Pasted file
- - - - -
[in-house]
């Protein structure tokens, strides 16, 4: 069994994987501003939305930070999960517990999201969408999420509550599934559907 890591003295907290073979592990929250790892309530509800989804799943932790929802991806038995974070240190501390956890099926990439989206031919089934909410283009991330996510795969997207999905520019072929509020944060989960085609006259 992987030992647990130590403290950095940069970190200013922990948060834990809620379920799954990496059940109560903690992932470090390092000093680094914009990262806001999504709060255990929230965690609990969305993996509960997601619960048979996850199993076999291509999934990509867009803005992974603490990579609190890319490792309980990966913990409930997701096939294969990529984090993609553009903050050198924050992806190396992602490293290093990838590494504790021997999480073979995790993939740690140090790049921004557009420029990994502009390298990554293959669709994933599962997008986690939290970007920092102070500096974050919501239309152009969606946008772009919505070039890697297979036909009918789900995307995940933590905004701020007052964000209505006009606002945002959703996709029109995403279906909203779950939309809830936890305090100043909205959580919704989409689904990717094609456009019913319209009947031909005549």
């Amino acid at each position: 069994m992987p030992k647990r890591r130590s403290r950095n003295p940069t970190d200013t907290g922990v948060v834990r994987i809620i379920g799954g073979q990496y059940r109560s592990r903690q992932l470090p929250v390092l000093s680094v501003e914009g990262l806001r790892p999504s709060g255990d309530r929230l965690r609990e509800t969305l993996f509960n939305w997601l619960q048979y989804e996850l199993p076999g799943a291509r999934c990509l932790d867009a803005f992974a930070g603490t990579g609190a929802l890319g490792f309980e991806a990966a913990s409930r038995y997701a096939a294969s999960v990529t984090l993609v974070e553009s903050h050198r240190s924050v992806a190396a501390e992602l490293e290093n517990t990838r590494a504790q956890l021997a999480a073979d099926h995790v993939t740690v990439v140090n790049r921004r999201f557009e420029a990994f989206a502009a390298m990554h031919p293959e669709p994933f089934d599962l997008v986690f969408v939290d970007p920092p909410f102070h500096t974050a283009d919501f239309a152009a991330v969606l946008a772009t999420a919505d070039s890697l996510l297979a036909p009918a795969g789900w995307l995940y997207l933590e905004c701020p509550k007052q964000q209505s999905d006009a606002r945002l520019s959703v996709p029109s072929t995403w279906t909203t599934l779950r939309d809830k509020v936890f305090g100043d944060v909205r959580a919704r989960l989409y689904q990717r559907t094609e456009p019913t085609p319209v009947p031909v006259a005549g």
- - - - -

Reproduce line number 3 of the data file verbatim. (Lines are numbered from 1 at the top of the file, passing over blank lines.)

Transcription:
């Amino acid at each position: 069994m992987p030992k647990r890591r130590s403290r950095n003295p940069t970190d200013t907290g922990v948060v834990r994987i809620i379920g799954g073979q990496y059940r109560s592990r903690q992932l470090p929250v390092l000093s680094v501003e914009g990262l806001r790892p999504s709060g255990d309530r929230l965690r609990e509800t969305l993996f509960n939305w997601l619960q048979y989804e996850l199993p076999g799943a291509r999934c990509l932790d867009a803005f992974a930070g603490t990579g609190a929802l890319g490792f309980e991806a990966a913990s409930r038995y997701a096939a294969s999960v990529t984090l993609v974070e553009s903050h050198r240190s924050v992806a190396a501390e992602l490293e290093n517990t990838r590494a504790q956890l021997a999480a073979d099926h995790v993939t740690v990439v140090n790049r921004r999201f557009e420029a990994f989206a502009a390298m990554h031919p293959e669709p994933f089934d599962l997008v986690f969408v939290d970007p920092p909410f102070h500096t974050a283009d919501f239309a152009a991330v969606l946008a772009t999420a919505d070039s890697l996510l297979a036909p009918a795969g789900w995307l995940y997207l933590e905004c701020p509550k007052q964000q209505s999905d006009a606002r945002l520019s959703v996709p029109s072929t995403w279906t909203t599934l779950r939309d809830k509020v936890f305090g100043d944060v909205r959580a919704r989960l989409y689904q990717r559907t094609e456009p019913t085609p319209v009947p031909v006259a005549g």